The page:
Lima Sopoaga’s decision to forgo a prized tilt at his first World Cup in favour of a lucrative overseas deal reflects the mindset of many modern professional athletes, byLiam Napier is a sports writer for NZME
Leading New Zealand players cashing in offshore is nothing new but the age of their exits are rapidly decreasing. And these moves are, clearly, no longer timed purely around World Cup cycles.
While South Africa and Australia are regularly picked off, we like to think the core of the All Blacks squad at least is somewhat immune from poaching.
Sopoaga’s exit after one final Super Rugby campaign with the Highlanders, the team he helped clinch their maiden title in 2015, tells us otherwise. It tells us the lure of the black jersey is not always enough.
Welcome to the new norm.
As it stands, Sopoaga was a lock in the All Blacks match-day 23, and near certain to go to the 2019 World Cup. His assured goal kicking alone is a valuable asset.
Sure, he didn’t take his chances in 2017. But he still played 12 matches for the All Blacks, enjoying significantly more game-time than his previous two years at the elite level. The All Blacks don’t cast aside that investment lightly, and would back Sopoaga to grow and respond to the challenge.
But with young daughter, Milla, to consider, and soon-to-be installed Chiefs playmaker Damian McKenzie and Crusaders talent Richie Mo’unga nipping at his heals, Sopoaga has prioritised banking £500,000 to 600,000 ($1.13 million NZD) per season at Wasps over furthering his international career.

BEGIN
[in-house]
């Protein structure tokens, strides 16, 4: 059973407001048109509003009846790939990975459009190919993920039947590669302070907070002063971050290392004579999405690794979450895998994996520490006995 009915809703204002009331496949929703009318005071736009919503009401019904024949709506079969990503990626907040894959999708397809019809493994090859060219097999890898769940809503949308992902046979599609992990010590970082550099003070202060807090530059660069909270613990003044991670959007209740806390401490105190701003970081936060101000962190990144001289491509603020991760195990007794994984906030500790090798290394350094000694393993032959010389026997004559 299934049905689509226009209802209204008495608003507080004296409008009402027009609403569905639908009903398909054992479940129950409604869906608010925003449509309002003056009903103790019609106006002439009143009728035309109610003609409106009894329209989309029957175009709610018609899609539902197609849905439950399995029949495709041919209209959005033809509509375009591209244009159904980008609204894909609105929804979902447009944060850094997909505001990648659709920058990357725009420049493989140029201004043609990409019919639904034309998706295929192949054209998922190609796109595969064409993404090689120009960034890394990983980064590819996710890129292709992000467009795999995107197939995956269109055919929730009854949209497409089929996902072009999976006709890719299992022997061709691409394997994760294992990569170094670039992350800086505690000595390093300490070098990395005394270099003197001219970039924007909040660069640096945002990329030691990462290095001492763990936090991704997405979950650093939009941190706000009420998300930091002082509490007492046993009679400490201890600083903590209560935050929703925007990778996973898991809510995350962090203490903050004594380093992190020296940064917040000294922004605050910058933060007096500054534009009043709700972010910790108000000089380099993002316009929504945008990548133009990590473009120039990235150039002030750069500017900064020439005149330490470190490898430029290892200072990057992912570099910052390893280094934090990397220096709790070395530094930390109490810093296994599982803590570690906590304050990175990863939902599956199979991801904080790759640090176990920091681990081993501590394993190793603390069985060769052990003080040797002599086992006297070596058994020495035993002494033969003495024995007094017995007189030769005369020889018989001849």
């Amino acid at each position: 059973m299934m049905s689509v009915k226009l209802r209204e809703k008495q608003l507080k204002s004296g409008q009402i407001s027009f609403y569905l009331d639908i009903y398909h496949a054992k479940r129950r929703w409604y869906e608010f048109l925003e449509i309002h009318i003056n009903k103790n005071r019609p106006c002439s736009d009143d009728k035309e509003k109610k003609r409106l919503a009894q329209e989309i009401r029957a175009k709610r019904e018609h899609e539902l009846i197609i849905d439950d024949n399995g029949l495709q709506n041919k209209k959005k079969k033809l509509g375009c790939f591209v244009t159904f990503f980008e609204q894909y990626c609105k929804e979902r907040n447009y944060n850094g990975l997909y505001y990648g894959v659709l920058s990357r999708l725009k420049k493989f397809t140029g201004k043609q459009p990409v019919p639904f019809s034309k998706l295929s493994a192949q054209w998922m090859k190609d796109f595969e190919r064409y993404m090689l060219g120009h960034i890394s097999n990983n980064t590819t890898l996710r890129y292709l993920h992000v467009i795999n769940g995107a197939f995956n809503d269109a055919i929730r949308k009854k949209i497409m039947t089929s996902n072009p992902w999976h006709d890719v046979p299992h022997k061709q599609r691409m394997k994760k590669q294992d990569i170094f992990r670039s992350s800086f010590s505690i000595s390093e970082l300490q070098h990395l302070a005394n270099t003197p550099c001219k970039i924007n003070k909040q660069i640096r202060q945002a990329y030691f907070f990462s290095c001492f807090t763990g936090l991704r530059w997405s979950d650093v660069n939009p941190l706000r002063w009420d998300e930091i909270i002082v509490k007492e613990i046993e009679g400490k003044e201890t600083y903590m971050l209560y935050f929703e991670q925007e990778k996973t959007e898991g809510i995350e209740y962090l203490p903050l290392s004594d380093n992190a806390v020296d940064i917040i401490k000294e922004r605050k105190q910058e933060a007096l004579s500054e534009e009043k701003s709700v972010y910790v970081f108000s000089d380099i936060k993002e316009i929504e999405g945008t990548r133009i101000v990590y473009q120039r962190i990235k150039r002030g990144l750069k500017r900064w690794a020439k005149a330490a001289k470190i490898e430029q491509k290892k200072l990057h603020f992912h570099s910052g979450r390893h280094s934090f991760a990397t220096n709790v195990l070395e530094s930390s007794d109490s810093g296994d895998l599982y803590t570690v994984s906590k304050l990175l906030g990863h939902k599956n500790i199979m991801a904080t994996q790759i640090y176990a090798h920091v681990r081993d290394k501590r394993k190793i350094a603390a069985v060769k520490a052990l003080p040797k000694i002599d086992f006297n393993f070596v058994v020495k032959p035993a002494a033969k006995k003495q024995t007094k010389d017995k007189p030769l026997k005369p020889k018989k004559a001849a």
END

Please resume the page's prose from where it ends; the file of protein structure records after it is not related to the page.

That’s his prerogative.
He may eventually return from England, but history tells us two-and-a-half years abroad will not enhance his skills, and others quickly step into the void.
The 26-year-old is far from alone. In recent times he joins All Blacks Charles Piutau, Steven Luatua, Aaron Cruden, Charlie Faumuina, Victor Vito and Tawera Kerr-Barlow as those to leave in their pomp.
With each such deflection the All Blacks lament impatience, believing the money will always be there.
Many of those players grew tired of warming the All Blacks bench waiting for chances, and fear serious injury could quash life-changing deals for themselves and family.
The reality is rugby players now view themselves as a business. Much like cryptocurrency, those on the fringe are far more intent on striking while their stock is high, rather than waiting to do so while winding down.
The catch for Sopoaga is he will walk away from a World Cup; a chance to potentially be a part of the first All Blacks team to win three successive Webb Ellis crowns.
That’s not being presumptuous, merely stating what could be on the table.
Rightly or wrongly, Sopoaga has shunned that chance. At the time of signing for Wasps he was the second choice first five-eighth in New Zealand behind Beauden Barrett.
And as the most experienced and established deputy, the next in line should Barrett fall over.
No doubt the All Blacks will be frustrated with his move, having groomed him over the past three years, a period which includes two starts at No 10. They are now left to largely start again with McKenzie and Mo’unga, both unproven.
Sopoaga nailed his first start at the intimidating Ellis Park caldron in 2015 but it wasn’t enough to gain inclusion over Colin Slade for the last World Cup. His second start last year he struggled to assert himself in a collectively poor All Blacks defeat in Brisbane.
The way the All Blacks operate, that could be it; Sopoaga’s All Blacks days may be done. Their stance is to select the best available players but if two are considered similar the one staying will be picked.
Certainly, the door is now fully ajar for McKenzie and Mo’unga to make their cases for promotion during Super Rugby.